04 October, 2007

WC Investing Q&A: Session I

Well its time to introduce something new to the WC Investment Blog. The best way to offer feedback I think is through Q&A Sessions. So here we are with the first one, of hopefully many more.

I've been fortunate enough to have generated a level of interest in my Investment Writings and because of this I've been asked a variety of questions on an amalgam of stock topics. So I thought instead of burying some of my responses in commentary and outside sources I would bring them to the forefront here, officially. Just so there's no confusion, this isn't a lightning round by any stretch, (I'm pretty sure Jim Cramer's got that trademarked) but I will try to keep responses relatively brief.

So let's get started.

1) Talked before about Diageo (DEO) as an Alcohol play, is there anything riskier and more obscure out there?

One company is Central European Distribution (CEDC) and what they do is distribution of, you guessed it, alcohol into and throughout Central Europe. They also produce and sell vodka throughout Poland and distribute an overwhelming number of other brands through the region. One year chart looks beautiful here and I first mentioned this play when shares ran from $18 to $39. I thought then part of the boat had sailed but the company is still worth a look. Forward P/E of 19-low-20s and a Price to Earnings Growth ratio estimate at about 1.40-1.5. If speculative plays in the alcohol space is the name of the game this is one of the only games in town.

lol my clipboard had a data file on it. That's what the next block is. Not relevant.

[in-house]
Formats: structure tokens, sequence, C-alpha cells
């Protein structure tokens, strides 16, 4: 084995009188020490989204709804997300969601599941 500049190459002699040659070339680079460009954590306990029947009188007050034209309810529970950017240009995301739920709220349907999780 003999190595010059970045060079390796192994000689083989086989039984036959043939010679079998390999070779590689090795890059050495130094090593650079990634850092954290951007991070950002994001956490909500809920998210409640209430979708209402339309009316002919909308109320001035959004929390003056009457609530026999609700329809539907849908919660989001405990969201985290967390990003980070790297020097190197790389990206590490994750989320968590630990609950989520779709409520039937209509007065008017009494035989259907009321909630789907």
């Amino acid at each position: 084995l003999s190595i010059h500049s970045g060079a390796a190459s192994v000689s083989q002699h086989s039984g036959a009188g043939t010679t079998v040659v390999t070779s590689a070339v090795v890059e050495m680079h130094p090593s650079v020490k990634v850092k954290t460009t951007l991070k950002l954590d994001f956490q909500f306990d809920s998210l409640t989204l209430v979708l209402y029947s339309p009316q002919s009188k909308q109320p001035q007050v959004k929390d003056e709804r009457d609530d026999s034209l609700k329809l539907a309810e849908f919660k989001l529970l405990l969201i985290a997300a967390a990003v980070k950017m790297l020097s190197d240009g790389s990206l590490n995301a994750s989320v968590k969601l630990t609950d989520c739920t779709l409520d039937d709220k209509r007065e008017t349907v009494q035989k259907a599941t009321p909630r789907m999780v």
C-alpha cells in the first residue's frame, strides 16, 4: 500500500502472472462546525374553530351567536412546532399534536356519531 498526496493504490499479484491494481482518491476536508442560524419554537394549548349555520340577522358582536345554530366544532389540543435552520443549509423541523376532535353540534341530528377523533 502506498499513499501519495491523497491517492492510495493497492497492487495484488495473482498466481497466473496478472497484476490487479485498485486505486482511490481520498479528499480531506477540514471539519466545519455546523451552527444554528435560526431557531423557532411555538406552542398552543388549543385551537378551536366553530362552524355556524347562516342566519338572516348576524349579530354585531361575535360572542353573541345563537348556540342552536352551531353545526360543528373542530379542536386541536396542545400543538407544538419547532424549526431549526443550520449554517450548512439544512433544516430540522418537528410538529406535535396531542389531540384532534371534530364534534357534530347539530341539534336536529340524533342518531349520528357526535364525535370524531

2) Akamai and its upcoming Competition?

Akamai's (AKAM) a solid tech company. I like it and own Call options in it. It got really crushed when it reported its previous quarter numbers and now its earnings season again for this company. While it's had a pullback, I think AKAM remains stronger positions than its competitors in the Internet back-end bandwidth game. Major League Baseball is seeing a resurgence of traffic now as the playoff races finished up and the post season has begun and AKAM's sure to benefit. Limelight Networks (LLNW) seemed to be up and coming but it faltered heavily over the late summer months. There are concerns over margin contraction due to competition , but I still think AKAM it is the best company in this space.

3) VMWare IPO and beyond?

I talked about my thoughts on VMWare (VMW) and its IPO here (Link). I was weary of overpaying if VMWare jumped to $60 on its first day. I thought EMC (EMC) was the better play since they still hold 89% of VMWare all to themselves. VMWare has got it going though and as it breaks $90 and heads for $100 its even scarier. But the business that its in will be a big one in corporate circles and it is the only game in town right now when it comes to virtualization. On any pullbacks I would like to own it, but till then EMC still gives you great VMWare exposure with less risk.

4) How does Ebay go about increasing listings? And How is Ebay affected by Macroeconomics